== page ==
Format Files can be thought of as predefined styles that you save
to both speed the process of delivering a proposal and to present your
proposal with professional appearance and consistency. They should not
be confused with "templates" as there remains some rigidity
within the software as is explained elsewhere.
3 examples of Format Files are shown below, each demonstrating an
express different purpose. It's to your advantage to create and save
several different formats with this software and we hope to express that
purpose clearly herein.
In the illustration immediately below, the category, quantity and amount fields have been
predefined for a wedding event. And, in this case and after entering the description under each category,
quantity amounts are inserted by simply clicking in the designated areas and typing
a number (note: only numbers can be entered into this field as true
Amount areas). Erasing the term "Qty." or "Amt." is not required
because as soon as the software recognizes a valid numeric expression, it
automatically erases the phrase "Qty." or "Amt."
These phrases are displayed for navigational purposes only.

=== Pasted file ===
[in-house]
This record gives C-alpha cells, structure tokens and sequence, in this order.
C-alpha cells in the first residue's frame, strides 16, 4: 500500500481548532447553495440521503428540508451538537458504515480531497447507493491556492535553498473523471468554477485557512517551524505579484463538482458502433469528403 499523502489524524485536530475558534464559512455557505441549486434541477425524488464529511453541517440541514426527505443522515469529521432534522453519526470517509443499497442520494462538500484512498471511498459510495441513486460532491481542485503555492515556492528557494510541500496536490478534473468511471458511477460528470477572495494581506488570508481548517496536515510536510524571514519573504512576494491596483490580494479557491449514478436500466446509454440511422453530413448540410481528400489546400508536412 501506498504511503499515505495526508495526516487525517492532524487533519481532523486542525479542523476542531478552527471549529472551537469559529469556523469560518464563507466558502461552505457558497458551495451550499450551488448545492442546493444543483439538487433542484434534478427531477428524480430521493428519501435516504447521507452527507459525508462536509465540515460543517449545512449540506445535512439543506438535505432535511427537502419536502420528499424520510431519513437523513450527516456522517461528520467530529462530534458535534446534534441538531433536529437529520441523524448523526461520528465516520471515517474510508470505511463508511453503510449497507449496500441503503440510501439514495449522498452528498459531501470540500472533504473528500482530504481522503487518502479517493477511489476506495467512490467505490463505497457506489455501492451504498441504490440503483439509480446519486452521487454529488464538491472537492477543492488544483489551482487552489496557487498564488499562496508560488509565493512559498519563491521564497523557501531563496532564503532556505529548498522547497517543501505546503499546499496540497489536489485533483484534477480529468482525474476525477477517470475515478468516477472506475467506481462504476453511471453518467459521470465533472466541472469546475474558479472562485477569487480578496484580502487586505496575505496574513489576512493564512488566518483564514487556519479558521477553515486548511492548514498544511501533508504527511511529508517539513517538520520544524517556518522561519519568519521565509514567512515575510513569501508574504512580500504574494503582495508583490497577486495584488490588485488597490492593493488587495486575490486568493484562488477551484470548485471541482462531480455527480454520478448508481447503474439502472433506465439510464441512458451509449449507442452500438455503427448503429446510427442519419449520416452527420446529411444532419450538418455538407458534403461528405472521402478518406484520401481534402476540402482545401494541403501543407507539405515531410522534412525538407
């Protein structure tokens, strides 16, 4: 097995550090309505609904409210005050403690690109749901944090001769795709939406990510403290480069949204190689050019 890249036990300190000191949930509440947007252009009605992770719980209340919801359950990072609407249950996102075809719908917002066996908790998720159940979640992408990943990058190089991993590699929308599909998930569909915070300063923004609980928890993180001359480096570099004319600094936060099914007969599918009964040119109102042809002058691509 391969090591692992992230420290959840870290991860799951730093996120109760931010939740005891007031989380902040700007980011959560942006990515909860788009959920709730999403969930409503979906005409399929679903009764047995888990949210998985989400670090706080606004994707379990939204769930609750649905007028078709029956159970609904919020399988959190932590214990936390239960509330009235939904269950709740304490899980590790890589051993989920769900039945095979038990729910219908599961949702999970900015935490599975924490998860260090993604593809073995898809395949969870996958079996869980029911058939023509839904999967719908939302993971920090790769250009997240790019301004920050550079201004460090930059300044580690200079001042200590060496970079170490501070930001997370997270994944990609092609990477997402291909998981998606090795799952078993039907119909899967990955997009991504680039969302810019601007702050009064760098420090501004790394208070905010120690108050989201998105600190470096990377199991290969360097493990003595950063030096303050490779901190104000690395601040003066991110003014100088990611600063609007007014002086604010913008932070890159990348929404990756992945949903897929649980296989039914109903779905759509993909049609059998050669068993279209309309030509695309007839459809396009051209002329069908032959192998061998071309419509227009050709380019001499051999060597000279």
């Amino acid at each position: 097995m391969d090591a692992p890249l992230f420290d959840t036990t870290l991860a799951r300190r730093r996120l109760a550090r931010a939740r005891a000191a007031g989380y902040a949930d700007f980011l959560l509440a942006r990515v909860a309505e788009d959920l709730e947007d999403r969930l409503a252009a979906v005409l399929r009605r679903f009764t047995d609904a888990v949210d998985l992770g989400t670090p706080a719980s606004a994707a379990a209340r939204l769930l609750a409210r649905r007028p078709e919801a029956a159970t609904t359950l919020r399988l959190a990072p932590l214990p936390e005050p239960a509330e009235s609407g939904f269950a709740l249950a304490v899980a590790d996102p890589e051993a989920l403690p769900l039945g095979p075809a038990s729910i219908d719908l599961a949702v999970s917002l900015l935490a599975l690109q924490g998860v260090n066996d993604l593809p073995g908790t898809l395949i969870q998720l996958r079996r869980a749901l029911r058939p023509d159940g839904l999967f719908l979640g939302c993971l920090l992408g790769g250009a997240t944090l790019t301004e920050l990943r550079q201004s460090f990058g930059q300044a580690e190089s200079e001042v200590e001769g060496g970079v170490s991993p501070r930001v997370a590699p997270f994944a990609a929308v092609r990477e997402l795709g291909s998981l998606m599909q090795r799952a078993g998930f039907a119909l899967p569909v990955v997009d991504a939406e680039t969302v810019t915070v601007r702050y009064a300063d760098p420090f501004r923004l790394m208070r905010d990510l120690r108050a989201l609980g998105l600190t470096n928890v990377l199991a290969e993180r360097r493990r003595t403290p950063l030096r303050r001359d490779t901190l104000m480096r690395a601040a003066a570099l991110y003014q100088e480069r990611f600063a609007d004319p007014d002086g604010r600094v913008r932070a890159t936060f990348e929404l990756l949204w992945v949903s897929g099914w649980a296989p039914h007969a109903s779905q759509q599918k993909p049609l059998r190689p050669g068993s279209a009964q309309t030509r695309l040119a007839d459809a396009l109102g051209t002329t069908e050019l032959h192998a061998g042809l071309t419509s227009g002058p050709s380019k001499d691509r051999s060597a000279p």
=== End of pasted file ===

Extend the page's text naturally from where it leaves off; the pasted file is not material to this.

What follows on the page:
After entering the quantity and hitting the Return key, focus is
placed in the product or service description area (the text area in
between Qty. and Amt.) It is again to your advantage to have available
a relevant Frequent Terms List to speed the process of entering the
description for your product or service. You can create as many
Frequent Terms Lists as you desire and navigate from one to another by
simply pressing F5. It is also to your advantage to associate a price
with each item as such: Reception Tables[25.00]... the amount
being enclosed in square brackets less the currency symbol. By so
doing, you'll avoid the need for inline calculation as it will be done
You will also want to create and save Format Files for
presentational purposes as demonstrated below.
In this case, we've clearly defined our company presentation with
our own font and color. While we cannot change the font and color in
the text areas, we change change our logo and defining labels. This
gives us the opportunity to mirror other in-house documents (such as
invoices) to add consistency and clarity to our proposal.
And finally, in the example shown below, we edited this contract
with the Contract Manager and wanted to emphasize 2 lines in our
contract language to make sure they were not overlooked. We chose the
color red so they would stand out, but we could have chosen a different
font or BOLD as well.
These 3 examples are just some of the ways you can format your
files. Literally, there are countless ways to present your proposal to
your client... and make your proposal appear with the same professional
appearance as your other documents. Wishing you all prosperity!